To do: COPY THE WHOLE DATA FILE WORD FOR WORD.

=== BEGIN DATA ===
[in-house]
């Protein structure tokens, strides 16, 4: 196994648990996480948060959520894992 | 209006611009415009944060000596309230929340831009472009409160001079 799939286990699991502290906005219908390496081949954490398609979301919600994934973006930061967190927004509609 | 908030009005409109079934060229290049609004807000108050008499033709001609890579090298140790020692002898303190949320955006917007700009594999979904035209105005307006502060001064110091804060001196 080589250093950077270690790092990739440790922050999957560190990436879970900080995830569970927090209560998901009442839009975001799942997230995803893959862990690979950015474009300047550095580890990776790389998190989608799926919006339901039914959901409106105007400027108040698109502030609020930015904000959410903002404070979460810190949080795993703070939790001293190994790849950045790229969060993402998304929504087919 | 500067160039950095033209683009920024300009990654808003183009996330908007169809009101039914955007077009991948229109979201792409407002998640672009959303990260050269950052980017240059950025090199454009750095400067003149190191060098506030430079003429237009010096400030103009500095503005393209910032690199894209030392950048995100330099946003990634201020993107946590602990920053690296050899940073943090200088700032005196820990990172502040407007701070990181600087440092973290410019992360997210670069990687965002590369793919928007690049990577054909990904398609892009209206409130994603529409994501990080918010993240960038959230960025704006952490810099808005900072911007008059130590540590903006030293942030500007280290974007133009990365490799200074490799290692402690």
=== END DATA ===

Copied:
[in-house]
């Protein structure tokens, strides 16, 4: 196994648990996480948060959520894992 | 209006611009415009944060000596309230929340831009472009409160001079 799939286990699991502290906005219908390496081949954490398609979301919600994934973006930061967190927004509609 | 908030009005409109079934060229290049609004807000108050008499033709001609890579090298140790020692002898303190949320955006917007700009594999979904035209105005307006502060001064110091804060001196 080589250093950077270690790092990739440790922050999957560190990436879970900080995830569970927090209560998901009442839009975001799942997230995803893959862990690979950015474009300047550095580890990776790389998190989608799926919006339901039914959901409106105007400027108040698109502030609020930015904000959410903002404070979460810190949080795993703070939790001293190994790849950045790229969060993402998304929504087919 | 500067160039950095033209683009920024300009990654808003183009996330908007169809009101039914955007077009991948229109979201792409407002998640672009959303990260050269950052980017240059950025090199454009750095400067003149190191060098506030430079003429237009010096400030103009500095503005393209910032690199894209030392950048995100330099946003990634201020993107946590602990920053690296050899940073943090200088700032005196820990990172502040407007701070990181600087440092973290410019992360997210670069990687965002590369793919928007690049990577054909990904398609892009209206409130994603529409994501990080918010993240960038959230960025704006952490810099808005900072911007008059130590540590903006030293942030500007280290974007133009990365490799200074490799290692402690």